- Install a carbon-toothed or bi-metal band saw blade onto your band saw. If you plan to use a different saw, like a circular saw, to cut sheet stock, still use a carbon-toothed blade or bi-metal blade. Every blade has a TIP (tooth per inch) rating. Make sure you have between two and 10 teeth in your material at all time. For example, if you have a ¼-inch piece of stainless steel, you need a blade with at least eight teeth per inch. Follow the directions for your particular saw for the correct process of installing and tensioning the blade.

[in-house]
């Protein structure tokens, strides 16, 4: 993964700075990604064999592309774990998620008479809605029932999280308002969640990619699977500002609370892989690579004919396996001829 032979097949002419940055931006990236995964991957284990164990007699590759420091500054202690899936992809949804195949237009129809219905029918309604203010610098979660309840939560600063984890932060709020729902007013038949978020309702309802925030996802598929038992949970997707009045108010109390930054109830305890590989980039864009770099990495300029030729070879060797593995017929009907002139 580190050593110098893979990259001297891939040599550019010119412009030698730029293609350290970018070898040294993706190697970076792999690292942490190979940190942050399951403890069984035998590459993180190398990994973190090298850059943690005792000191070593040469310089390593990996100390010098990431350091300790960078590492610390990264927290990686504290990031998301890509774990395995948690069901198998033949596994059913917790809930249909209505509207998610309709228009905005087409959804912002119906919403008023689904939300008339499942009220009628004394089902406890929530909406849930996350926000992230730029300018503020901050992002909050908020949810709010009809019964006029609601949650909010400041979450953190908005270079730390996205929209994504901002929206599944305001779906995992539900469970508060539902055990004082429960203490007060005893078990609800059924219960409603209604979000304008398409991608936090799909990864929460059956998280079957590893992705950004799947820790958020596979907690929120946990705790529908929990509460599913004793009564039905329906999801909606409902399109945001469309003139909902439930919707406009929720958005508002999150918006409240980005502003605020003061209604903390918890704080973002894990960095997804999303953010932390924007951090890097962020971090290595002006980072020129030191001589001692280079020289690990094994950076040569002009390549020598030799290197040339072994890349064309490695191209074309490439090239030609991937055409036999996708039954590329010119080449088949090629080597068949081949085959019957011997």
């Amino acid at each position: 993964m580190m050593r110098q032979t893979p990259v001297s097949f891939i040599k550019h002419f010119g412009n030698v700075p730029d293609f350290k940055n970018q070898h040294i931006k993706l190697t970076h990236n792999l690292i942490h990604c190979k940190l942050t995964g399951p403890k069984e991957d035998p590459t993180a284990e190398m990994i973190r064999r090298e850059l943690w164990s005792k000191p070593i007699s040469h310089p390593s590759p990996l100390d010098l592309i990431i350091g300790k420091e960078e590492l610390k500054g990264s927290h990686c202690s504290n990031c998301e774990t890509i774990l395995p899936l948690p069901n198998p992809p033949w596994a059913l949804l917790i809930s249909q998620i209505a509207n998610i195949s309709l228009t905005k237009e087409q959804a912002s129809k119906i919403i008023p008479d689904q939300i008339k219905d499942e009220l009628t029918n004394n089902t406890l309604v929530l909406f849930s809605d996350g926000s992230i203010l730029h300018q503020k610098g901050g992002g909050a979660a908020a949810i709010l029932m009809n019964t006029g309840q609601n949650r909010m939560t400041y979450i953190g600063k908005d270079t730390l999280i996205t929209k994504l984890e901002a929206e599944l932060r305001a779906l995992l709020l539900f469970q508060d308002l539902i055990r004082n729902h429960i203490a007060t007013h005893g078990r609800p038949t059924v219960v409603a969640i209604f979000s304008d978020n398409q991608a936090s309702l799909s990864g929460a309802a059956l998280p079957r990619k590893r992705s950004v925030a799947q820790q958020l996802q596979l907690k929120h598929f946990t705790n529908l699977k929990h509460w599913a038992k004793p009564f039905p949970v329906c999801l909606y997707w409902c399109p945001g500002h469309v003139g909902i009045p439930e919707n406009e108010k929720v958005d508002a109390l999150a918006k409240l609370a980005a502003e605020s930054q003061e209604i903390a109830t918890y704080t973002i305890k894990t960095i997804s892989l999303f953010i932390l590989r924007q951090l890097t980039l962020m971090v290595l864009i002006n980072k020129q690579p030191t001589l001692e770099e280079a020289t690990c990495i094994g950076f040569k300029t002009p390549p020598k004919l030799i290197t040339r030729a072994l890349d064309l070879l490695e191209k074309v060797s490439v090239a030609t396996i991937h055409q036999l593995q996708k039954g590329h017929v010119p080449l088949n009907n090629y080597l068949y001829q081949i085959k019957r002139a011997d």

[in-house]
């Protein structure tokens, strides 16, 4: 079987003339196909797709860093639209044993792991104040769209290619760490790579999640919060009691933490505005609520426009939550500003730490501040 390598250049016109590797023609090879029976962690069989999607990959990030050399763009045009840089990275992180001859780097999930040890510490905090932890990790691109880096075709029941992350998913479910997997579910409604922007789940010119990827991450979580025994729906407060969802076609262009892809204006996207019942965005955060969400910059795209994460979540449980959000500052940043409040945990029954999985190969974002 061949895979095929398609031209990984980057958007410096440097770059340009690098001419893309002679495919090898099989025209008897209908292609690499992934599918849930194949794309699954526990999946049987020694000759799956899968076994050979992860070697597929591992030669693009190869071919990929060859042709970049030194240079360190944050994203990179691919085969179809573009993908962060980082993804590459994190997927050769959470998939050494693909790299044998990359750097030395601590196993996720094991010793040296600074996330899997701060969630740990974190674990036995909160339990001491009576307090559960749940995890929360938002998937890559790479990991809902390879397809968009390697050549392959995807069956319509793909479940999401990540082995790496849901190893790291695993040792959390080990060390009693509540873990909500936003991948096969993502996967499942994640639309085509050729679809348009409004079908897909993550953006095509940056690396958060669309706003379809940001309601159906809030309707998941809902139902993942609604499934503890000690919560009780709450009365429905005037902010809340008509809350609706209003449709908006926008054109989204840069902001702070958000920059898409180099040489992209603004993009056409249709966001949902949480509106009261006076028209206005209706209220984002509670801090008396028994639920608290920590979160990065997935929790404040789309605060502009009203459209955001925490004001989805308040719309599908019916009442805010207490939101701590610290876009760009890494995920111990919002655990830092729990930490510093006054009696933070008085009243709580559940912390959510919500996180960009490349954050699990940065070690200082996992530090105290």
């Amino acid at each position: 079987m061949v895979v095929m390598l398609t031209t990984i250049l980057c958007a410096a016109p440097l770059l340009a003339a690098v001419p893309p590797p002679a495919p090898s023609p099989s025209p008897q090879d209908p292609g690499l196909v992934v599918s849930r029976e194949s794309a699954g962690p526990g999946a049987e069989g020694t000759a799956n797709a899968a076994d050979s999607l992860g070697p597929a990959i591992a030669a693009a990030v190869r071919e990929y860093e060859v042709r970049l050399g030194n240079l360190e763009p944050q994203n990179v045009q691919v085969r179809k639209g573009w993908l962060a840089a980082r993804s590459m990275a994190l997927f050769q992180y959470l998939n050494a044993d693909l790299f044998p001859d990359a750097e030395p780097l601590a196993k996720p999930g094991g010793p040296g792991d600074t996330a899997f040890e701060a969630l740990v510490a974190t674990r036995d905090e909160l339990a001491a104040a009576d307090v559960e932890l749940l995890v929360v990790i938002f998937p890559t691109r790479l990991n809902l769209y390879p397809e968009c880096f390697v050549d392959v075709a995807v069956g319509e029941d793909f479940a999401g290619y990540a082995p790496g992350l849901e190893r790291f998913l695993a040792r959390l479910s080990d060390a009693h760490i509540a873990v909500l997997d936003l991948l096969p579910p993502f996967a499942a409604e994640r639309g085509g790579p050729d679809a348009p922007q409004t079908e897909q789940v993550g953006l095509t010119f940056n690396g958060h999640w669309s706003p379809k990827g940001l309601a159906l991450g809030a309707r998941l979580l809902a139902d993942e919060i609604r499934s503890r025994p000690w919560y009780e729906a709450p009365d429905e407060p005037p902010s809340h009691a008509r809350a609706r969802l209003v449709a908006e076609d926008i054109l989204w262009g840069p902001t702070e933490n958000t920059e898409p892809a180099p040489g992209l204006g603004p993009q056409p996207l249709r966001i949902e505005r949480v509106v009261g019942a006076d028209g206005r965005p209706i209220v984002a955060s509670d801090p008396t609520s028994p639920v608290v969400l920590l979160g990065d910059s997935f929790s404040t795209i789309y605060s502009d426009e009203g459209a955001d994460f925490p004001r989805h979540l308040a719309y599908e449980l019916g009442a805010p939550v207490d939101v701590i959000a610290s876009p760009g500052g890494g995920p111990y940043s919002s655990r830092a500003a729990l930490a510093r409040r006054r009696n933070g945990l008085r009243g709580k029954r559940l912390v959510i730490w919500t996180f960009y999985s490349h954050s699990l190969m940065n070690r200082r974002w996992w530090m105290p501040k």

- Configure your saw to turn at a rate of 200 or fewer revolutions per minute. Heat buildup causes 316 stainless steel to harden. Slower speeds will reduce heat buildup.
- Apply cutting lubricant to the saw blade directly over the cutting surface to reduce the heat buildup on the material and on the blade. This will lengthen the life of the blade.
- Feed the stainless steel into the blade with a smooth and steady action. This will prevent the backside of the blade from rubbing on the stainless steel. This reduces heat buildup and provides you with a straighter, cleaner cut.
How to Cut 316 Stainless
316 stainless steel is harder than many other steel alloys on the market. Stainless has a low carbon content, so it requires extra precautions when cutting. A good quality band saw and the proper band saw blade will help you improve your chances of achieving a smooth and professional cut.